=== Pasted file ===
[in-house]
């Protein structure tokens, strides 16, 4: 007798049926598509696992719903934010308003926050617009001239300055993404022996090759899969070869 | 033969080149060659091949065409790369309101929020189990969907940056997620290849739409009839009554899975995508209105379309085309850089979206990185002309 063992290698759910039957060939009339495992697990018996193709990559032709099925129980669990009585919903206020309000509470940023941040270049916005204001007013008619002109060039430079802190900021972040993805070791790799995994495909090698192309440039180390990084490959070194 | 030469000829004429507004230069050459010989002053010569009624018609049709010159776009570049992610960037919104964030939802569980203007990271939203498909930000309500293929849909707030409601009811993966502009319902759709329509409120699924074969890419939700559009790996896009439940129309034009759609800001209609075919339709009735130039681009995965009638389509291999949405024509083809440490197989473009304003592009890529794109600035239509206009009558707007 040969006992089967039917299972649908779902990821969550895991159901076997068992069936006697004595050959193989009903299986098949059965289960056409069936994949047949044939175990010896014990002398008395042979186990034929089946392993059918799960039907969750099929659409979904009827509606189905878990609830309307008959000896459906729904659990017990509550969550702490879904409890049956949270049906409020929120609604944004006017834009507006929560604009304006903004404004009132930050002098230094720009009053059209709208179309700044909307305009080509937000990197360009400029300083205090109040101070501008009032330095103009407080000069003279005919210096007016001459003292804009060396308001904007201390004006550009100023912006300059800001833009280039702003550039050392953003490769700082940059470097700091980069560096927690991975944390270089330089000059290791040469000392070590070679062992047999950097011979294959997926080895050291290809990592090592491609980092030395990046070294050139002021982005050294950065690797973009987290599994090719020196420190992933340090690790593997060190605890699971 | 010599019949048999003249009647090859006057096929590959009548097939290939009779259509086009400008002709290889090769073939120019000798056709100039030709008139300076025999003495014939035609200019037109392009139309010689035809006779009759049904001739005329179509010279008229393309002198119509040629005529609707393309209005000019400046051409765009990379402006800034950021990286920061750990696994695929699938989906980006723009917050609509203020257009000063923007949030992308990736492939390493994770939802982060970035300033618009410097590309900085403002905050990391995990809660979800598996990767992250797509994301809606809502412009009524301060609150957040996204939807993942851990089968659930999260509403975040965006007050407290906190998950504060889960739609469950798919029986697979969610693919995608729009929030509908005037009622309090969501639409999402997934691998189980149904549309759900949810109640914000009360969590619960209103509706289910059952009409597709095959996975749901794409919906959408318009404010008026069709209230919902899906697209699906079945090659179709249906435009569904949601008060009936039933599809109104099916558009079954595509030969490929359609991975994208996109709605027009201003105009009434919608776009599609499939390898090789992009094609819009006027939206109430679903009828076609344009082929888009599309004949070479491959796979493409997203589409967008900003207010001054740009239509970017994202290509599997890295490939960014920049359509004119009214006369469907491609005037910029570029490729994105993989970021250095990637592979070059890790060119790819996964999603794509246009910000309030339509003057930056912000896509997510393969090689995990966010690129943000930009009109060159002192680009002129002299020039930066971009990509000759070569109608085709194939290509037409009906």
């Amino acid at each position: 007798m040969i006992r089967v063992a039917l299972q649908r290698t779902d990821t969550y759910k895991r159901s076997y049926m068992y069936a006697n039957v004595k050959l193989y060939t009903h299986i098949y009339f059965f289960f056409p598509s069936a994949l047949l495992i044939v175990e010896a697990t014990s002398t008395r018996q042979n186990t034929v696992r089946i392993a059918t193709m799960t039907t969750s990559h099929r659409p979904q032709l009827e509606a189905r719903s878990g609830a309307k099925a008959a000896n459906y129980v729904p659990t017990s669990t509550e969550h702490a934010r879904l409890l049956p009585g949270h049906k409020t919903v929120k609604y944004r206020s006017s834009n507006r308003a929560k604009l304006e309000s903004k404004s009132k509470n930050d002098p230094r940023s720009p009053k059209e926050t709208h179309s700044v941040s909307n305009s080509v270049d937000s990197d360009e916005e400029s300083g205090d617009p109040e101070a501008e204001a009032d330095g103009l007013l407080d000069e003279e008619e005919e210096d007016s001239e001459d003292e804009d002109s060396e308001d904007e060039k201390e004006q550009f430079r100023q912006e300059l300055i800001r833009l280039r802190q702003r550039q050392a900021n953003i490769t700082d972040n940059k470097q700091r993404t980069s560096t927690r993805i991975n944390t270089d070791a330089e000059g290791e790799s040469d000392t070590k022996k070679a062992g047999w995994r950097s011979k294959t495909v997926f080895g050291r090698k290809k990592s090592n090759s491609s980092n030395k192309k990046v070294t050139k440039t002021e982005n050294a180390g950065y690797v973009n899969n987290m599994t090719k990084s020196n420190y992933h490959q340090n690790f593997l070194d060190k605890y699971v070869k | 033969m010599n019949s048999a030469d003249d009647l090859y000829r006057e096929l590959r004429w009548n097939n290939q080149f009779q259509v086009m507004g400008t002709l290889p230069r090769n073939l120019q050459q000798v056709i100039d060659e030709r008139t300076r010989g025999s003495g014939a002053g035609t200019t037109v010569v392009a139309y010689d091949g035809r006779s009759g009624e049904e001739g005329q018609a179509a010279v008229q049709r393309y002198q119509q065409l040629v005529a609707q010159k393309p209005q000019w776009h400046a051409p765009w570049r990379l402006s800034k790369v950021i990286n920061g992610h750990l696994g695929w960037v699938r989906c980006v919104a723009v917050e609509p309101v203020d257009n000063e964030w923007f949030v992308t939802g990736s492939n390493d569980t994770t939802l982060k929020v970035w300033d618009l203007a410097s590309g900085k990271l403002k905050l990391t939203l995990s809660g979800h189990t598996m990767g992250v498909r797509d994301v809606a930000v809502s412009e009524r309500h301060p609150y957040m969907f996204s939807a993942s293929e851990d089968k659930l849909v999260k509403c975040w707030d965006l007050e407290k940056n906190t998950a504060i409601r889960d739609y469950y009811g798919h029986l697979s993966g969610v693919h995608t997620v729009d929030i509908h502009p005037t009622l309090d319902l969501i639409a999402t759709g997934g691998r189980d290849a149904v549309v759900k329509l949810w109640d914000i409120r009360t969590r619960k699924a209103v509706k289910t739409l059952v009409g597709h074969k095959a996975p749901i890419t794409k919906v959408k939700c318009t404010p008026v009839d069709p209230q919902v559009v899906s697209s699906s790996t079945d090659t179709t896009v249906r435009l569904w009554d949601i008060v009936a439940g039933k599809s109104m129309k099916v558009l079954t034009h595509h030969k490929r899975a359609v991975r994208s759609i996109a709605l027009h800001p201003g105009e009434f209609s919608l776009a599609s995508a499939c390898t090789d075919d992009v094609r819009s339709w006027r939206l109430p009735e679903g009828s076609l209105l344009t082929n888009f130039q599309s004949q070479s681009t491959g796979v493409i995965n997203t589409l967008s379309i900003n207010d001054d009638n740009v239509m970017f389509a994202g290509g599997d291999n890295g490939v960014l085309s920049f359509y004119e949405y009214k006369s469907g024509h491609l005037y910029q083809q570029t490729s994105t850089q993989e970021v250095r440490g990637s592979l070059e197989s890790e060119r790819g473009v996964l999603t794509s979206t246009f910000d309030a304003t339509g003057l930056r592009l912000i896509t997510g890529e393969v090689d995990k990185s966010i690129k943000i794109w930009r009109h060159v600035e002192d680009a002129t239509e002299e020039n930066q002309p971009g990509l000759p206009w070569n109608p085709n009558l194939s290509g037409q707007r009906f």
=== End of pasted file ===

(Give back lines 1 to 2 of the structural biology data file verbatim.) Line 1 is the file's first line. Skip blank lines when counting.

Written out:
[in-house]
């Protein structure tokens, strides 16, 4: 007798049926598509696992719903934010308003926050617009001239300055993404022996090759899969070869 | 033969080149060659091949065409790369309101929020189990969907940056997620290849739409009839009554899975995508209105379309085309850089979206990185002309 063992290698759910039957060939009339495992697990018996193709990559032709099925129980669990009585919903206020309000509470940023941040270049916005204001007013008619002109060039430079802190900021972040993805070791790799995994495909090698192309440039180390990084490959070194 | 030469000829004429507004230069050459010989002053010569009624018609049709010159776009570049992610960037919104964030939802569980203007990271939203498909930000309500293929849909707030409601009811993966502009319902759709329509409120699924074969890419939700559009790996896009439940129309034009759609800001209609075919339709009735130039681009995965009638389509291999949405024509083809440490197989473009304003592009890529794109600035239509206009009558707007 040969006992089967039917299972649908779902990821969550895991159901076997068992069936006697004595050959193989009903299986098949059965289960056409069936994949047949044939175990010896014990002398008395042979186990034929089946392993059918799960039907969750099929659409979904009827509606189905878990609830309307008959000896459906729904659990017990509550969550702490879904409890049956949270049906409020929120609604944004006017834009507006929560604009304006903004404004009132930050002098230094720009009053059209709208179309700044909307305009080509937000990197360009400029300083205090109040101070501008009032330095103009407080000069003279005919210096007016001459003292804009060396308001904007201390004006550009100023912006300059800001833009280039702003550039050392953003490769700082940059470097700091980069560096927690991975944390270089330089000059290791040469000392070590070679062992047999950097011979294959997926080895050291290809990592090592491609980092030395990046070294050139002021982005050294950065690797973009987290599994090719020196420190992933340090690790593997060190605890699971 | 010599019949048999003249009647090859006057096929590959009548097939290939009779259509086009400008002709290889090769073939120019000798056709100039030709008139300076025999003495014939035609200019037109392009139309010689035809006779009759049904001739005329179509010279008229393309002198119509040629005529609707393309209005000019400046051409765009990379402006800034950021990286920061750990696994695929699938989906980006723009917050609509203020257009000063923007949030992308990736492939390493994770939802982060970035300033618009410097590309900085403002905050990391995990809660979800598996990767992250797509994301809606809502412009009524301060609150957040996204939807993942851990089968659930999260509403975040965006007050407290906190998950504060889960739609469950798919029986697979969610693919995608729009929030509908005037009622309090969501639409999402997934691998189980149904549309759900949810109640914000009360969590619960209103509706289910059952009409597709095959996975749901794409919906959408318009404010008026069709209230919902899906697209699906079945090659179709249906435009569904949601008060009936039933599809109104099916558009079954595509030969490929359609991975994208996109709605027009201003105009009434919608776009599609499939390898090789992009094609819009006027939206109430679903009828076609344009082929888009599309004949070479491959796979493409997203589409967008900003207010001054740009239509970017994202290509599997890295490939960014920049359509004119009214006369469907491609005037910029570029490729994105993989970021250095990637592979070059890790060119790819996964999603794509246009910000309030339509003057930056912000896509997510393969090689995990966010690129943000930009009109060159002192680009002129002299020039930066971009990509000759070569109608085709194939290509037409009906």